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What is Twitter and why should you use it?

Author: Rohit Singh
by Rohit Singh
Posted: Nov 14, 2019

The little bird calls us, we want to click on him all the time. But, it is convenient, before getting excited, think carefully about what we use Twitter for. The uses that professionals and companies give to Twitter, are two, basically: Professional networking and something like customer support, that is, what would be lead capture, and support of our products and services - sorry to the graduates in Marketing if I make a somewhat lax use of the terms, but in reality it is so.

For this reason, it is convenient, if the desire is to build a professional reputation, have a personal account and one for the company. Many "entrepreneurs" have only one account, through which they disseminate their points of view and their "know-how" about what they do, but through which they also do SMM - Social Media Marketing. I think this case can only happen when the name is the brand, and even then, it does not quite convince. Whoever covers a lot, does not squeeze, and for taking care of the promotion of their services, they lose themselves from the enriching side of exchange of views and information - and why not playful - that Twitter has to offer. Anyway, surely, it will be a subject matter. But for the large mass of companies that respond to an owner or creative brain, it is a good idea to have two accounts,

This does not mean that we do not look for the online reputation of the brand or site, in the "institutional" account. This is a premise that goes from yours. But this is very different from the reputation or image of the engineer, creative or responsible writer. Remember that nobody knows what the future will hold for you, and that company or service site of which you are the proud father today, may disappear tomorrow. But you, and your professional contacts, fortunately, will continue to exist. And we already know that professional networking can be a good resource for professional insertion or for the development of new projects.

We are going to focus on the use of Twitter consumer support, which interests most of those who aspire to do business with the help of this microblogging portal. To elucidate this process, we will mark three orientative stages.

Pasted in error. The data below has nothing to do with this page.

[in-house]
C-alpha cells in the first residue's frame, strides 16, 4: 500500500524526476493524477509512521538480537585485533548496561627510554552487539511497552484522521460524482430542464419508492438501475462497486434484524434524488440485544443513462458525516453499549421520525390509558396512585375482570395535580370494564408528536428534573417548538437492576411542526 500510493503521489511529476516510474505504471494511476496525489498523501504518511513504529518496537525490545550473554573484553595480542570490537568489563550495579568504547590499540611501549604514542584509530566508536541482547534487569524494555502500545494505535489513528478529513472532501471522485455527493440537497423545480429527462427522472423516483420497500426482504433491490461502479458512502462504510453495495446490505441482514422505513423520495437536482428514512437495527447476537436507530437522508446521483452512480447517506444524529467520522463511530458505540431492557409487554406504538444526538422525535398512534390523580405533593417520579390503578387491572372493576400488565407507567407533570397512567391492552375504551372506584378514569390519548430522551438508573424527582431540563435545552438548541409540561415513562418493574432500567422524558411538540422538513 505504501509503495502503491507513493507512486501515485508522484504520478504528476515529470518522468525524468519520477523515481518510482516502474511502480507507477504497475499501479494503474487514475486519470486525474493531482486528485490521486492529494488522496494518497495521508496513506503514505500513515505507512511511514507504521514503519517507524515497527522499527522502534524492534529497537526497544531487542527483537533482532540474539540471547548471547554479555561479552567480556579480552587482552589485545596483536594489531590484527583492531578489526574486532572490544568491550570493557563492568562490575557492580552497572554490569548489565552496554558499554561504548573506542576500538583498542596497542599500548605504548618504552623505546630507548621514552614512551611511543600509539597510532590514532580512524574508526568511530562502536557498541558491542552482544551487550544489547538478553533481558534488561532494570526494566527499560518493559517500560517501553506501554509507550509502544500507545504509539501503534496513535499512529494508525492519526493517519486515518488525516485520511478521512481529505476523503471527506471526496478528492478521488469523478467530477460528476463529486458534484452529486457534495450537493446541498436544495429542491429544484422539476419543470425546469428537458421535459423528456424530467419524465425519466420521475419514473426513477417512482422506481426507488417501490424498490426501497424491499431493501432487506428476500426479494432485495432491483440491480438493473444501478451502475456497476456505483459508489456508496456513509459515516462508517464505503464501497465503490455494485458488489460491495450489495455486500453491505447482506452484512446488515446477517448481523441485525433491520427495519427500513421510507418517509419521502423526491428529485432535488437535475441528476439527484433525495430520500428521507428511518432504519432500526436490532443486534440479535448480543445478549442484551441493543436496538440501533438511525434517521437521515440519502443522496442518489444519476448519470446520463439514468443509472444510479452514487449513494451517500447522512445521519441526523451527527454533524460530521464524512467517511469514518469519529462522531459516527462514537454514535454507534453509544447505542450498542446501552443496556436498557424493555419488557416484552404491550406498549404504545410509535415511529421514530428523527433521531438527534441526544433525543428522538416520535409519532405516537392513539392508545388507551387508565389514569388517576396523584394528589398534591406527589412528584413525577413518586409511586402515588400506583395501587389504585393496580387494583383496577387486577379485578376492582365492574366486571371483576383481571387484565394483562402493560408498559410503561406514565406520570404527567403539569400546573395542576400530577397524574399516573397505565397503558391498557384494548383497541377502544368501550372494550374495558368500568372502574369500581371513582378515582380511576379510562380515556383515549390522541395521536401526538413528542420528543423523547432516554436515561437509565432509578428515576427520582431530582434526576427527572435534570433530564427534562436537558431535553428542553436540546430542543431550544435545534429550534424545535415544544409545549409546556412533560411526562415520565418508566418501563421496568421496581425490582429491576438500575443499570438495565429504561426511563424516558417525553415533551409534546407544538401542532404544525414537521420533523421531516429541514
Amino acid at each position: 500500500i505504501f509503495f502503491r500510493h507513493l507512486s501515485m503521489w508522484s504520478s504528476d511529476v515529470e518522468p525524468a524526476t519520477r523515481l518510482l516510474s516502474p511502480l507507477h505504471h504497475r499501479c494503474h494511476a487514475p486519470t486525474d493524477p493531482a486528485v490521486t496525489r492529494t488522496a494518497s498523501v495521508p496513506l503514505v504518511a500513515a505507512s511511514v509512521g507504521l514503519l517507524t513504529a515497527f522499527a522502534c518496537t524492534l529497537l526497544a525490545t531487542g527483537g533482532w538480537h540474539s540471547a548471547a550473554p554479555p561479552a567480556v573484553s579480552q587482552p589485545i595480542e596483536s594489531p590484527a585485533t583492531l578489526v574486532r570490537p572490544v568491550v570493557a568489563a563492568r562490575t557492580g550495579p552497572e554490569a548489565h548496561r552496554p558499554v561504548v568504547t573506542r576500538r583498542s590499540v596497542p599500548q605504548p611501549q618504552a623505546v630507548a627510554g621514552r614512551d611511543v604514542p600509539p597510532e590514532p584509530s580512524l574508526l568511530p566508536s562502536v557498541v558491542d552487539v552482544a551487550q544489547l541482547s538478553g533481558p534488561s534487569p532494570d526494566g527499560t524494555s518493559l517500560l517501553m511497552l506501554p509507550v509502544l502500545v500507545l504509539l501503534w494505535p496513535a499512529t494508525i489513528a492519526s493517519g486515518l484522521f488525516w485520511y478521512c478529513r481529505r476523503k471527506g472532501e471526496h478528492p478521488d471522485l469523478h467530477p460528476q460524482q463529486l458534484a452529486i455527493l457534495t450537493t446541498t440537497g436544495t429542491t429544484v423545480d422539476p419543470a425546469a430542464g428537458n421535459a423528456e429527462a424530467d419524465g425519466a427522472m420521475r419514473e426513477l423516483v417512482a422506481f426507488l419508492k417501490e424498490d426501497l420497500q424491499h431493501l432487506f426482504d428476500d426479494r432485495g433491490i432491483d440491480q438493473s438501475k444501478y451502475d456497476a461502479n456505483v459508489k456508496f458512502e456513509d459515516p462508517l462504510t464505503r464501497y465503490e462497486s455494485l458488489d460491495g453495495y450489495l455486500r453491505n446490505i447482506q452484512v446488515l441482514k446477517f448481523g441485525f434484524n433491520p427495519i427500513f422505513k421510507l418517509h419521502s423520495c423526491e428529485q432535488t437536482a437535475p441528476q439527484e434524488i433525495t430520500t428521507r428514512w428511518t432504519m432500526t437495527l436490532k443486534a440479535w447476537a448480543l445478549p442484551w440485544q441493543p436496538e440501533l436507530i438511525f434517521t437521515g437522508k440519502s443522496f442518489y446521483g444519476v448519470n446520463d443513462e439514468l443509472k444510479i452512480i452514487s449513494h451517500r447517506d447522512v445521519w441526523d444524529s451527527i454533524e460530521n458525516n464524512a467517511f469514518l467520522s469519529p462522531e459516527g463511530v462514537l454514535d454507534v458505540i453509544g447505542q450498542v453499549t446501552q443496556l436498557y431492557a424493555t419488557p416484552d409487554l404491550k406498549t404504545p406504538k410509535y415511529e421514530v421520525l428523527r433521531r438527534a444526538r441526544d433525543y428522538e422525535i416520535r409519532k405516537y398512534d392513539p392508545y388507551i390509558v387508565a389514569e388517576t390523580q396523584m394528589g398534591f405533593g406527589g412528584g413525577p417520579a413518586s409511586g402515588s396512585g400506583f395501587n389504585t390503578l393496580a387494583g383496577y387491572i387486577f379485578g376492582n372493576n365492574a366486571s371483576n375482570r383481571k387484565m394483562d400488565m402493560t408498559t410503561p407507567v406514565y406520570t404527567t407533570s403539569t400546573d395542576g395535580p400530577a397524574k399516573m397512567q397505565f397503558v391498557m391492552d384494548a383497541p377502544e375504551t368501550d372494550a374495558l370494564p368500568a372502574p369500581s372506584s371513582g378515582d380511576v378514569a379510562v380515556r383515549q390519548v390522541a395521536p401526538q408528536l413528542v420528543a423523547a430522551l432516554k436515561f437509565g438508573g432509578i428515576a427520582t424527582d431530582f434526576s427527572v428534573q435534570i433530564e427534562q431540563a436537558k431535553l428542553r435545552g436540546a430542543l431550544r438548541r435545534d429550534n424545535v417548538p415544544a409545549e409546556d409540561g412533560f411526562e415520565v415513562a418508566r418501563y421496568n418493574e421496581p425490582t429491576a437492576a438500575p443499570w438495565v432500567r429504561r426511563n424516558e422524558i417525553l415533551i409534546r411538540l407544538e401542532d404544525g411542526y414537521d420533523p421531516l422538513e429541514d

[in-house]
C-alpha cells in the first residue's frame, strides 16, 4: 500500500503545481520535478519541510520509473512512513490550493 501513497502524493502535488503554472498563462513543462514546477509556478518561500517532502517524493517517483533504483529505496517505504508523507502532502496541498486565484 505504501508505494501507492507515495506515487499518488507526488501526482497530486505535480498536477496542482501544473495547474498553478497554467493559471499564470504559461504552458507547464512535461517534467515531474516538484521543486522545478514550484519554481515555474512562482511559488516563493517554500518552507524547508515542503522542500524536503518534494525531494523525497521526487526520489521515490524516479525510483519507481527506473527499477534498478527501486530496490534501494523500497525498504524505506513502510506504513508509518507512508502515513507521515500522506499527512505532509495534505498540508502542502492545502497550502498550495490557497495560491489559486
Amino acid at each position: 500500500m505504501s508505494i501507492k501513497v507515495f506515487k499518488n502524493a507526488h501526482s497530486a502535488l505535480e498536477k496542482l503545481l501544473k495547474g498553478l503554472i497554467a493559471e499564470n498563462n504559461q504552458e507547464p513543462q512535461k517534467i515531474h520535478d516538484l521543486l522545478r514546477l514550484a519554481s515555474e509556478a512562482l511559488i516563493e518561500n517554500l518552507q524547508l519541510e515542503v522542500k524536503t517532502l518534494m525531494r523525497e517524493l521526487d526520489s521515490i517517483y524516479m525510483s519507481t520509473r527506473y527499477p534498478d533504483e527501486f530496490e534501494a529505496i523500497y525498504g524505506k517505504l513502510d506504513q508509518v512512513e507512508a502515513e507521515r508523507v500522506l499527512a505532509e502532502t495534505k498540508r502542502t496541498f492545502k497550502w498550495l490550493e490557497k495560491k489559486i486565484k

The zero moment, when we still don't have contacts or followers or customers.

The moment one, when we have managed to create a significant network of contacts, composed of leads and potential clients, and some real clients.

Moment two, after-sales support.

Undoubtedly, the urgency lies in moving from moment zero to one. And it is in this passage from "zero network" to "some network" where the greatest difficulty is usually found.

We will develop it in greater detail in future articles, but the key, both in these initial stages, and at the time of after-sales, is to offer added value. And this is how the interaction on Twitter should be addressed: as the possibility of bringing added value to the products we offer.

Let's think about our past experiences as consumers, and we can clearly see what it means. In fact, it is not necessary to go back to the past. One of the weakest points, and white of the largest number of complaints, is the lack of after-sales support from Google's cell phone, the Nexus One. Customers reported bitterly, that the only way to obtain after-sales support was by visiting certain sites (Consult the FAQs, the manual, the user forums and YouTube) or by mail, of doubtful repercussion. There was not, at the time of product launch, the possibility of really speaking with a person of flesh and blood that would explain to us what we were doing wrong that our blessed device was not working as we had expected. Without a doubt, and beyond that it is the Mountain View Giant,

Imagine the worst scenario. Consumers rebel against bad service and never buy a cell phone manufactured by Google again - I am not saying that it will happen, it is simply by way of illustration. Surely, Google will lose a few hundred or billions of dollars in the frustrating venture but will continue with its many business units, without retrying to sell or manufacture cell phones in the future. Google can take those licenses, and allow those "little" trips. But could you face a massive boycott of your current customers, due to poor after-sales service, and your massive migration to your competition? If the answer is negative, then you have to learn to use Twitter.

About the Author

Rohit Singh is a professional Digital Marketing Expert. He is a digital nerd and he loves sharing his thoughts through Blogger Cage. SEO, Wordpress SEO Tutorials, Make money Online and

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Author: Rohit Singh

Rohit Singh

Member since: Oct 01, 2019
Published articles: 4

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